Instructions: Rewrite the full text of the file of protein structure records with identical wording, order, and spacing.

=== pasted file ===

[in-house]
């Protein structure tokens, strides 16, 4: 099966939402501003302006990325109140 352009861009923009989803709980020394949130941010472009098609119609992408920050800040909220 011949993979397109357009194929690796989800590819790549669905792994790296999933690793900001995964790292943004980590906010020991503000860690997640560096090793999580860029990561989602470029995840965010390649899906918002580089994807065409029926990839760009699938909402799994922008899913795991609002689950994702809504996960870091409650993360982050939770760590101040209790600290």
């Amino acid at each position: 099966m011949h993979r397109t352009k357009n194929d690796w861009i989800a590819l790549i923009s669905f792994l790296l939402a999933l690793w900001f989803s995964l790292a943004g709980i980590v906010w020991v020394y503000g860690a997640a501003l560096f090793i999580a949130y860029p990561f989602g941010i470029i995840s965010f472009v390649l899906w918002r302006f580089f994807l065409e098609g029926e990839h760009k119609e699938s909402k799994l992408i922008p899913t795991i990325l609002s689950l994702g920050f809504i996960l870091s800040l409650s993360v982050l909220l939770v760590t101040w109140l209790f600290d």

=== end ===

[in-house]
């Protein structure tokens, strides 16, 4: 099966939402501003302006990325109140 352009861009923009989803709980020394949130941010472009098609119609992408920050800040909220 011949993979397109357009194929690796989800590819790549669905792994790296999933690793900001995964790292943004980590906010020991503000860690997640560096090793999580860029990561989602470029995840965010390649899906918002580089994807065409029926990839760009699938909402799994922008899913795991609002689950994702809504996960870091409650993360982050939770760590101040209790600290």
């Amino acid at each position: 099966m011949h993979r397109t352009k357009n194929d690796w861009i989800a590819l790549i923009s669905f792994l790296l939402a999933l690793w900001f989803s995964l790292a943004g709980i980590v906010w020991v020394y503000g860690a997640a501003l560096f090793i999580a949130y860029p990561f989602g941010i470029i995840s965010f472009v390649l899906w918002r302006f580089f994807l065409e098609g029926e990839h760009k119609e699938s909402k799994l992408i922008p899913t795991i990325l609002s689950l994702g920050f809504i996960l870091s800040l409650s993360v982050l909220l939770v760590t101040w109140l209790f600290d």